If the environment challenge is the development challenge then it must begin to understand how the state stands increasingly compromised, indeed decimated, in terms of its capacities. Furthermore, the state is abdicating its role in favour of a growing and powerful private sector which now is expected to provide everything from water to health security. But, even as the state hands over its productive functions, it ensures its perpetuation, for its own sake or for the sake of the crumbs it doles out in the form of jobs to the poor. And, the weakened system profits the rich, continuing to subsidize them in the name of the poor. In all this state functionaries are ironically the single-largest beneficiaries of this dissipation as they gain by having more, even as they do less. Their perks and powers are intact. The state’s stateliness is preserved with a pomp it does not deserve, all for the sake of appearance.

If we accept this, then it really means that the enemy is within. So any reform that seeks to strengthen the institutional fabric will have to be driven by its real political and public masters. In other words, the state will have to be driven to work.

How should this be done? First, I would argue we need to ascertain, quite literally, the role of government. This issue cannot be taken for granted anymore. We need to clarify what its role will be so far as basic services, education and health and basic needs, water and food are concerned. We also must clarify government’s role as the public interest regulator. This clarity of purpose is vital. For today, most government action is taken in a mindless and heartless manner. Government agencies have turned into paper pushers; they fiddle with procedures and budgets, without knowing why or what it is that they are doing. Government has become one-large bloated clerkdom.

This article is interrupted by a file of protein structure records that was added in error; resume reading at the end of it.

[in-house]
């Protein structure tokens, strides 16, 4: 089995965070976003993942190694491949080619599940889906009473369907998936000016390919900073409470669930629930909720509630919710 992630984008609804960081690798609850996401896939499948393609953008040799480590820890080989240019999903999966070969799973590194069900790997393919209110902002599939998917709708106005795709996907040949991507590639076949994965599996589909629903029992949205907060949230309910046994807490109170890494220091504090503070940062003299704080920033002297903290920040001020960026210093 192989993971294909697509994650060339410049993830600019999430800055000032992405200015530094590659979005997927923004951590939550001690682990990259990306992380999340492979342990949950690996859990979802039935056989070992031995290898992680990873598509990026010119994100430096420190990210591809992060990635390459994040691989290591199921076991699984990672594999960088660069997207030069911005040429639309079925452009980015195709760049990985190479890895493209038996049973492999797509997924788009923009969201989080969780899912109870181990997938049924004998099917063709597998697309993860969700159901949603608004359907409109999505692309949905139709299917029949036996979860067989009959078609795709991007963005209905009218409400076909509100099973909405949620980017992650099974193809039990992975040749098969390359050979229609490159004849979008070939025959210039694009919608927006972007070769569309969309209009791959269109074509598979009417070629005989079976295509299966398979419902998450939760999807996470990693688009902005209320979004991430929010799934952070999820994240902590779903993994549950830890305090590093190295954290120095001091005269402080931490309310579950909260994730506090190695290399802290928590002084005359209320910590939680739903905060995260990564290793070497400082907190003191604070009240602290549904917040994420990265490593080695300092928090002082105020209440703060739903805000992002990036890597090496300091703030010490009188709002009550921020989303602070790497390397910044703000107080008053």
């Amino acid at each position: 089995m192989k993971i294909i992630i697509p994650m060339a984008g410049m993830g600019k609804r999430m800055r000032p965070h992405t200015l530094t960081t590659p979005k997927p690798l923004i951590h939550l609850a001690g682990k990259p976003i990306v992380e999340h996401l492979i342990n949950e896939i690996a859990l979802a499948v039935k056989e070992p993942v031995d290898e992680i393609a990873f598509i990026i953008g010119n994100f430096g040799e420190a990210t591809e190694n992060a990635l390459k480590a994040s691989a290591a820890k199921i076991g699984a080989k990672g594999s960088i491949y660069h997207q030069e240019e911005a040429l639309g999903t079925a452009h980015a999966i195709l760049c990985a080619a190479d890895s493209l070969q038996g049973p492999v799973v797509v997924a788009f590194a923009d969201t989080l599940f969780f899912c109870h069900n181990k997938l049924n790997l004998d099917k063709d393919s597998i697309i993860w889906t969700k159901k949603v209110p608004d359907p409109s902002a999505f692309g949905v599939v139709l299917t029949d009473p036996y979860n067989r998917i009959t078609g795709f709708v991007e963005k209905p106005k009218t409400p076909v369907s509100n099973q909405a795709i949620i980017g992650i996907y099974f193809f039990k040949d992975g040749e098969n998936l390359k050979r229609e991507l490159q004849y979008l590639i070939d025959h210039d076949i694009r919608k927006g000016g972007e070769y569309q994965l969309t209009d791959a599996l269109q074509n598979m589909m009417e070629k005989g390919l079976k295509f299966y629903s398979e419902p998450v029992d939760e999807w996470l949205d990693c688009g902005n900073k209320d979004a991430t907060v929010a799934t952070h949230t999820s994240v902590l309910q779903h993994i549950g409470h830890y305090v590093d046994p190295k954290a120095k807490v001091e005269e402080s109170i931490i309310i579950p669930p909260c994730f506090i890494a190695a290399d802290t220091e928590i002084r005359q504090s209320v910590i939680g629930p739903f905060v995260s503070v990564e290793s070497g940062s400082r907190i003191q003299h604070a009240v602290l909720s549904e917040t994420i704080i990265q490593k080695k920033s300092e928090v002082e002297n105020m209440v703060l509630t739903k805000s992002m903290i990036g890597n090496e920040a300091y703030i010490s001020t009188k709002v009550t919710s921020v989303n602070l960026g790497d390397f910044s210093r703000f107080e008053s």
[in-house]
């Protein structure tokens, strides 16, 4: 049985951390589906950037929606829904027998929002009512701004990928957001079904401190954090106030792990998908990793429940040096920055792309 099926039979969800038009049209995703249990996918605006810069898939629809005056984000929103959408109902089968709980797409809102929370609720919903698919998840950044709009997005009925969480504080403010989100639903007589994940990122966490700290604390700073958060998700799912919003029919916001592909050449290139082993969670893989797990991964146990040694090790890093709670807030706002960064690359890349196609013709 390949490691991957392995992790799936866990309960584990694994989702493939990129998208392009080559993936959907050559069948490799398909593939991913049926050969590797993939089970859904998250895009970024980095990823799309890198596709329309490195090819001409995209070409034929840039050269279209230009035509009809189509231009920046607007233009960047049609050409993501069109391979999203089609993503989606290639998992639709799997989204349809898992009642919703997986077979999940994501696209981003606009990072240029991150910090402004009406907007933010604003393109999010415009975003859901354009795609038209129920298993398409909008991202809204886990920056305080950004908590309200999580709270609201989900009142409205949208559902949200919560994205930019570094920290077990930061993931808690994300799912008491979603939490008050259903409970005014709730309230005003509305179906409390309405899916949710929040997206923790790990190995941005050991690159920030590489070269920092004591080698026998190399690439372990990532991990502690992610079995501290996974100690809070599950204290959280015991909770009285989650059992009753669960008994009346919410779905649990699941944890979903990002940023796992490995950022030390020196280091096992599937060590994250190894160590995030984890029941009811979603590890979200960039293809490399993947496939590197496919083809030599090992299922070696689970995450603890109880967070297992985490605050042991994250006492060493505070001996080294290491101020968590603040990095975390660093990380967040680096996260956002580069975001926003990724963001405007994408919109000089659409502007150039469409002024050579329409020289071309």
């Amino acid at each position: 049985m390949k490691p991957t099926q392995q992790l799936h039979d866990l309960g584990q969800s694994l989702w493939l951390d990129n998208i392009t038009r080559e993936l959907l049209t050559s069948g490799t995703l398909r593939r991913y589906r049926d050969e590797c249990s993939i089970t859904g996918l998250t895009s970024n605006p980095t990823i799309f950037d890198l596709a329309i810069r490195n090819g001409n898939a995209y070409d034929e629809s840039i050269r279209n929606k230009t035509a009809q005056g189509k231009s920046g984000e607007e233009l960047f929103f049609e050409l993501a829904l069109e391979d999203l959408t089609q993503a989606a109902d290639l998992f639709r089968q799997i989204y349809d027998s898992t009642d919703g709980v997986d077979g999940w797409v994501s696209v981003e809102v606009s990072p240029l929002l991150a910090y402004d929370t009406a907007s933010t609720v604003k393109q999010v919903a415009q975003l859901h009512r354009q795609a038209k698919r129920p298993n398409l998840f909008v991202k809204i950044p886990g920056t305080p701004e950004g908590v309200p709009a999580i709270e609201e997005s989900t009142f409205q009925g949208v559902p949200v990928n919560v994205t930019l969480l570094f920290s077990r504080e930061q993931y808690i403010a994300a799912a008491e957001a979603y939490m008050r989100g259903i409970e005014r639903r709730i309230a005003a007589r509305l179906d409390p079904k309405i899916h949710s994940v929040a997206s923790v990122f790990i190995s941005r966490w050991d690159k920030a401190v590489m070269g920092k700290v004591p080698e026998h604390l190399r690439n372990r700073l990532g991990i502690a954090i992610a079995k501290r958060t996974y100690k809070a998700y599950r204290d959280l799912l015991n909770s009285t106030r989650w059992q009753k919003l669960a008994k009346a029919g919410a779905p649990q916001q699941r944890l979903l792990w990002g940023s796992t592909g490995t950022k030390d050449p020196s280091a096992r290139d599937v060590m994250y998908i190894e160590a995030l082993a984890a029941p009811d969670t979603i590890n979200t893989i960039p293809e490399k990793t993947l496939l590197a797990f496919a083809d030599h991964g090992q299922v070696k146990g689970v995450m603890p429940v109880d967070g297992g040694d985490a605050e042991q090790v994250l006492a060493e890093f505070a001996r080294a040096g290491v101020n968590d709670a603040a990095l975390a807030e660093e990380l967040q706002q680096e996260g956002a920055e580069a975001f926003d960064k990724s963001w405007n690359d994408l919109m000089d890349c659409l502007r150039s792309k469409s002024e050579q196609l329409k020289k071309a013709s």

Then, we need to plug its weaknesses. We need to critique its failures. Not so that we move to paralysis by analysis, but for the sake of catharsis by analysis. For instance, we must accept that public agencies today seriously lack expertise to manage change. We cannot continue to protect the inefficient and incompetent in the name of the public. Take water services. Everyone will agree that clean and safe water is a must for all. Yet, everyone will also agree that public institutions are not delivering this basic need.



Therefore, as the state falters, the private sector steps in. Today, large parts of rich urban India drinks bottled water. Remember, this is water the private entrepreneur does not pay for but simply rips off the aquifer, cleans (to some extent) and then bottles to deliver to homes. It’s a rip off. But it services a need. The health costs of unsafe water are deadly for the poor. And in all this, the battered public services continue to provide subsidy to the water and sewage of the rich. Everyone will agree this is unacceptable.

But what everyone will not agree upon is the way ahead. Some will argue for public-private partnership, for them a euphemism for private takeover of the publicly created facility. They believe in downsizing the state. Others will argue for control of the public institution: there should be no talk of private capital and certainly no talk of capitalist tools like pricing of water or fiscal regulations.



As I see it both are right, to an extent. The public-proponents are right in saying that the public purpose of the water service must be maintained. But the private-proponents are also right when they say the public institution is weak in capacity and expertise. The Delhi Jal Board, for instance, has roughly 25,000 employees, far in excess of what it needs to discharge its functions as a public water utility. But what is even worse is that this is a workforce without expertise. Therefore, to do anything at all technical, innovative or specialized, it needs to call in external consultants. It needs external help because it cannot fix what it has within. Simply, it is easier to bypass than to reform.

Such a lack of expertise is a serious problem because it forces a silent takeover by parties that possess some knowledge but lots of vested interest. In all this, the role of the state as public regulator is grossly compromised because it just does not possess the ability to negotiate on behalf of public policy.

In other words, the reform of public institutions will demand strengthening of its knowledge capacities. How will this be done? It is often mistakenly said, given the chimera of our software business, that we are a knowledge society. In fact, we must realize that we are increasingly a knowledge-proof society. Public institutions are immune to knowledge. In fact, I would say, they are insured against it. And it is precisely this insurance against change that must be dismantled. How well we do this will determine our green future. Nothing less will do.